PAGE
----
The researchers studied 522 teenage boys and girls living in three locations in the United States. Participants and their parents completed questionnaires about aggressive and antisocial behaviours (such as fighting, lying, bullying, and stealing) in early, mid and late adolescence. In grades 8 and 11 participants were asked to imagine they were characters in video scenarios and were questioned about aggressive responses to a character acting provocatively and causing harm. Researchers found that antisocial conduct and judgments about aggressive behaviors influenced each other at all stages of adolescence.

Lead author Reid Griffith Fontaine, currently assistant professor of psychology at the University of Arizona, said:

"Our results are particularly notable because antisocial behavior has been demonstrated repeatedly in behavioral science studies to be highly stable (and presumably unchangeable) during adolescence. The powerful relation between decision making and behavior in adolescence that was observed in this study suggests that interventions with antisocial adolescents may focus on changing adolescents' thinking and decision making about aggressive behavior in order to alter their antisocial styles of acting out. Furthermore, interventions may emphasize that adolescents consider non-aggressive ways of responding to provocative situations before deciding how to behave."

Related articles

  • Children and Parents' Antisocial Behavior
    Children raised in antisocial families are more likely to be antisocial themselves.
  • Adolescent Anger Management - Some Practical Texts
    Anger Management - an overused phrase that often provokes more anger than management. Anyone working with angry adolescents rapidly realizes that while attention may be on the consequences - damage, disruption, violence to self and others - anger won't be resolved unless underlying issues are listened to and addressed if possible.
  • Treating Homeless Young People Produces Results
    Innovative new research to establish the best ways of engaging with homeless young people who are without parents or carers has found that a comprehensive intervention program can dramatically improve their mental health and life circumstances.
  • Street Robbers Want More Than Money
    New research funded by the Economic and Social Research Council (ESRC) reveals complex motivations behind street robbery in the UK. Rather than being simply an acquisitive crime, it commonly reflects a damaged sense of self in the perpetrator resulting in a need for violence or revenge, or to increase status among peers.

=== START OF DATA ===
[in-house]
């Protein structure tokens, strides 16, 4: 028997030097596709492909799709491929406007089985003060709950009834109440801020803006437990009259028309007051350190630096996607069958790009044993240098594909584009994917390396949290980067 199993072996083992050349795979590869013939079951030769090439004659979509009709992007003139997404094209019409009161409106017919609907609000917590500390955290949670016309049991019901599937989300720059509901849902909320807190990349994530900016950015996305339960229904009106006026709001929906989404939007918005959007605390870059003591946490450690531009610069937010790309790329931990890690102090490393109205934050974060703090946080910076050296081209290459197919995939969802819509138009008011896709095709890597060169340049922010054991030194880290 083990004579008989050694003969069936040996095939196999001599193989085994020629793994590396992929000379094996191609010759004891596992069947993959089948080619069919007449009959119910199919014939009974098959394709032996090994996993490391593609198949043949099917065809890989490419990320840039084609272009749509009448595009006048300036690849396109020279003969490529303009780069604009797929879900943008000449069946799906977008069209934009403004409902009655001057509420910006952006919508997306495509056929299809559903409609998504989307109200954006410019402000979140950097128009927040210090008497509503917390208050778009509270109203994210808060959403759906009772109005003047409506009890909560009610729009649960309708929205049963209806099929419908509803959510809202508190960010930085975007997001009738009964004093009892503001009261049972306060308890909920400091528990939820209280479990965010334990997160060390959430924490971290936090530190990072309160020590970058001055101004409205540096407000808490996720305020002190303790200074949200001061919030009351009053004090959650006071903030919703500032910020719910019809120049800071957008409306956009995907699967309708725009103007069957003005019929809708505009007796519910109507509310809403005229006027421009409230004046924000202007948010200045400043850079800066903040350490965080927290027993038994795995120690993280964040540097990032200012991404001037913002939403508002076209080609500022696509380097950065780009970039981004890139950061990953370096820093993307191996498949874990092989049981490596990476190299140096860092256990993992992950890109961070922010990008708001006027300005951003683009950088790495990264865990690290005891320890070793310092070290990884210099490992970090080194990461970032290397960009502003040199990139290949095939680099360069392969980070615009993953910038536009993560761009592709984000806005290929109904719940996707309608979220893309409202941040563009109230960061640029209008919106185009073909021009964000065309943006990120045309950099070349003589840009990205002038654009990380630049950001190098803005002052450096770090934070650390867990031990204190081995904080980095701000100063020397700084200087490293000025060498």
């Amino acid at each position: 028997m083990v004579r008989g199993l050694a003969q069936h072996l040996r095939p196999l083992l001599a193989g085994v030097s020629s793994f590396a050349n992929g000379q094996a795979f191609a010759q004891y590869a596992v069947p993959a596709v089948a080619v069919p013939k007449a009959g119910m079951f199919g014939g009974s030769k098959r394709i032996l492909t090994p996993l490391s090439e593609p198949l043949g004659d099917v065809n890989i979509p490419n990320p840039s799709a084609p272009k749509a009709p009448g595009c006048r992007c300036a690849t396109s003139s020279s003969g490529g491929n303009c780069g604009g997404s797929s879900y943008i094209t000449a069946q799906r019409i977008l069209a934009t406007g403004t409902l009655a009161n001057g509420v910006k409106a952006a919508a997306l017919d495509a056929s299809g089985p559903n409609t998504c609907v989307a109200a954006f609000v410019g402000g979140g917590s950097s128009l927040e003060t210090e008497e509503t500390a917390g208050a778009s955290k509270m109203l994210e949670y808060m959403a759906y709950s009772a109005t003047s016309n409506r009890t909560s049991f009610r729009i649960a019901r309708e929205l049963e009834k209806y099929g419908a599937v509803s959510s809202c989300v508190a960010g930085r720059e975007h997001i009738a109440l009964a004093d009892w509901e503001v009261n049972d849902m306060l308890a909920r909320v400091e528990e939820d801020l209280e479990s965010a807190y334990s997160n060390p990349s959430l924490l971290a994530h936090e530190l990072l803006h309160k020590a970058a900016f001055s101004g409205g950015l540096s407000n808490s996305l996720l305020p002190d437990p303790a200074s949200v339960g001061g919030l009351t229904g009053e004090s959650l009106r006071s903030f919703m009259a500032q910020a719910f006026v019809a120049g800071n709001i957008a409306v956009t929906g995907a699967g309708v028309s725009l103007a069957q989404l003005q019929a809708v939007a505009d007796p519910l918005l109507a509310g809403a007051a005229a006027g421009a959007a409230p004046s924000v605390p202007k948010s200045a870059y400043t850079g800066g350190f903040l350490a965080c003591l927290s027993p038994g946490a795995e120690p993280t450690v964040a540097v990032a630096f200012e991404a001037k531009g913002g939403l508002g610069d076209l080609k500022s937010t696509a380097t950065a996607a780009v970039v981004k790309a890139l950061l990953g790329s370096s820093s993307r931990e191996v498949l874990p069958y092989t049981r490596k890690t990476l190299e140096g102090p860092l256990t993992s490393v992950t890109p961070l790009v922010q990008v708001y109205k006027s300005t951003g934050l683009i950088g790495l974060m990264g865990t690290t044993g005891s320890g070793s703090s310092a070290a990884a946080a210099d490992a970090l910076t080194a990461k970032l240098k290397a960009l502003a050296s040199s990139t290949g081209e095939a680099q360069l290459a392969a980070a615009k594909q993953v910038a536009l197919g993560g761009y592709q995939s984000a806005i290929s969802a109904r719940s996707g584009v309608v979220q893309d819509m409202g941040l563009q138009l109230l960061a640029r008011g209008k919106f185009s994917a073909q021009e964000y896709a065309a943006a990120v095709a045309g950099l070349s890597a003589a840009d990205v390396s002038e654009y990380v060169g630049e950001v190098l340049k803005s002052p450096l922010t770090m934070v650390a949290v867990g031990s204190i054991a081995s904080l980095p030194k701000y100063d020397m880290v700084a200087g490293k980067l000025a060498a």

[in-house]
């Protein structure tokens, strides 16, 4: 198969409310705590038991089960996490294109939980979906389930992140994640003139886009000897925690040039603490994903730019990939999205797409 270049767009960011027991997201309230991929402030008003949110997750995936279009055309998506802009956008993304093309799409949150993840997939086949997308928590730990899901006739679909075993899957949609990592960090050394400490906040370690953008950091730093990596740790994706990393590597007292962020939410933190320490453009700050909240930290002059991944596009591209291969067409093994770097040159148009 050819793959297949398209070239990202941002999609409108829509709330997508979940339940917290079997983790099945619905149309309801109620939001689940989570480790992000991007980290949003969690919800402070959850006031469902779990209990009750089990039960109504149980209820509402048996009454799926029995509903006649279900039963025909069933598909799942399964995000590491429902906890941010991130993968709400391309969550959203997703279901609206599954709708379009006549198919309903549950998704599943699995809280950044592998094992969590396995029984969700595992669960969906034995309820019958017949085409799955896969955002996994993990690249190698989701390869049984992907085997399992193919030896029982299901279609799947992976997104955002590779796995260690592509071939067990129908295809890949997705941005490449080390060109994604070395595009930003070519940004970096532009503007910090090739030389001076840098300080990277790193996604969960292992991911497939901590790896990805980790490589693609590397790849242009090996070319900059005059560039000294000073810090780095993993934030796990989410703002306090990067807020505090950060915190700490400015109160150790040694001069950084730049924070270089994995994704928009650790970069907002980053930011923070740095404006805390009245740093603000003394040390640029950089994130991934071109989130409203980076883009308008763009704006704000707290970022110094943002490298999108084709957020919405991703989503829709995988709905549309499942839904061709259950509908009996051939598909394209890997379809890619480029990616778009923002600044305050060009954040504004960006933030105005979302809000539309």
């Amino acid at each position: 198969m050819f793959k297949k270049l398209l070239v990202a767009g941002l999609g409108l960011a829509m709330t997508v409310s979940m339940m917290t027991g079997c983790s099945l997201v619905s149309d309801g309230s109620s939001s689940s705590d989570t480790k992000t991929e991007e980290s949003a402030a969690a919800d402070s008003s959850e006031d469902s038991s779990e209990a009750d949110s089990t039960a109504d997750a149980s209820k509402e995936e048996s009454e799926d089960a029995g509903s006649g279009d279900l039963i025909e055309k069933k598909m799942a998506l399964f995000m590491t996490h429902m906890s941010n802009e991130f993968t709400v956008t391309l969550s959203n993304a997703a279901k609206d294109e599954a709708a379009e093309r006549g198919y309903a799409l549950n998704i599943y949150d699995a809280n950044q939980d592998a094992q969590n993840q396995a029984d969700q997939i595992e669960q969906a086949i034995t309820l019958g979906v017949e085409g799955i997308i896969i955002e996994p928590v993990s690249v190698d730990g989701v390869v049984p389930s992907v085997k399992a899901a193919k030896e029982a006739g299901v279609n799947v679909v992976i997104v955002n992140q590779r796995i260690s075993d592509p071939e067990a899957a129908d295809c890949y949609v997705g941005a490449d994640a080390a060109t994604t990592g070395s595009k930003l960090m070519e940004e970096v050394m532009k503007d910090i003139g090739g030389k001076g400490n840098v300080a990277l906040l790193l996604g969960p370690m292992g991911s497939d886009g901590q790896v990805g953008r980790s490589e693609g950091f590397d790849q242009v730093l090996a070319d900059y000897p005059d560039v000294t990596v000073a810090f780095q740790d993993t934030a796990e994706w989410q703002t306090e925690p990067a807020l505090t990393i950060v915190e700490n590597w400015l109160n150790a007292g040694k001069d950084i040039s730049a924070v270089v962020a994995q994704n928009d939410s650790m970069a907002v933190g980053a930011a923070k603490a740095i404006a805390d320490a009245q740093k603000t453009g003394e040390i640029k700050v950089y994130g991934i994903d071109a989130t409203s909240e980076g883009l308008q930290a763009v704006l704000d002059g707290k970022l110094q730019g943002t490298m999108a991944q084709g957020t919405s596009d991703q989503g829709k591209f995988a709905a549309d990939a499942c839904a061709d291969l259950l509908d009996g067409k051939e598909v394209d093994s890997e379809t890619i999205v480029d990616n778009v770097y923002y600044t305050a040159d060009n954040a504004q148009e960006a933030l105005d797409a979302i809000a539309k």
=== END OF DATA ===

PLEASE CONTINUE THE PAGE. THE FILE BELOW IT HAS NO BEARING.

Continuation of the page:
• Teenage Substance Misuse: What Parents Do And Don't Know
    Research from the Research Institute on Addictions (RIA) at the University of Buffalo published in the Journal of Child and Adolescent Substance Abuse found that the majority of parents could accurately evaluate their teenagers' cigarette smoking and substance use but were less aware of marijuana and alcohol use.

Anger Control Training

Anger Control Training
by Emma Williams and Rebecca Kelly
  This three-volume training manual addresses the need for a practical and easily accessible guide for professionals working with people presenting with anger problems. It is intended for use by psychologists, OTs, psychiatric nurses, probation officers, psychiatrists, social workers and teachers. This training manual offers a wealth of photocopiable material, including client handouts and facilitators guides. The appendices contain materials for role-play and relaxation. "Anger Control Training" is a comprehensive programme using a cognitive-behavioural approach and designed for the professional to help people change their thoughts, feelings and behaviour.
  More information and prices from:
Amazon.co.uk - British pounds
Amazon.com - US dollars
Amazon.ca - Canadian dollars
Amazon.de - Euros
Amazon.fr - Euros



Anythingbutwork.com makes minimal use of cookies, including some placed to facilitate features such as Google Search. By continuing to use the site you are agreeing to the use of cookies. Learn more here

Contact
Linked sites
Privacy Policy
Visit Europe
Garden Guide
British Isles
City Visit Guide
Job Skills
Copyright © 2006-2017 Alan Price and AnythingButWork.com contributors. All rights reserved.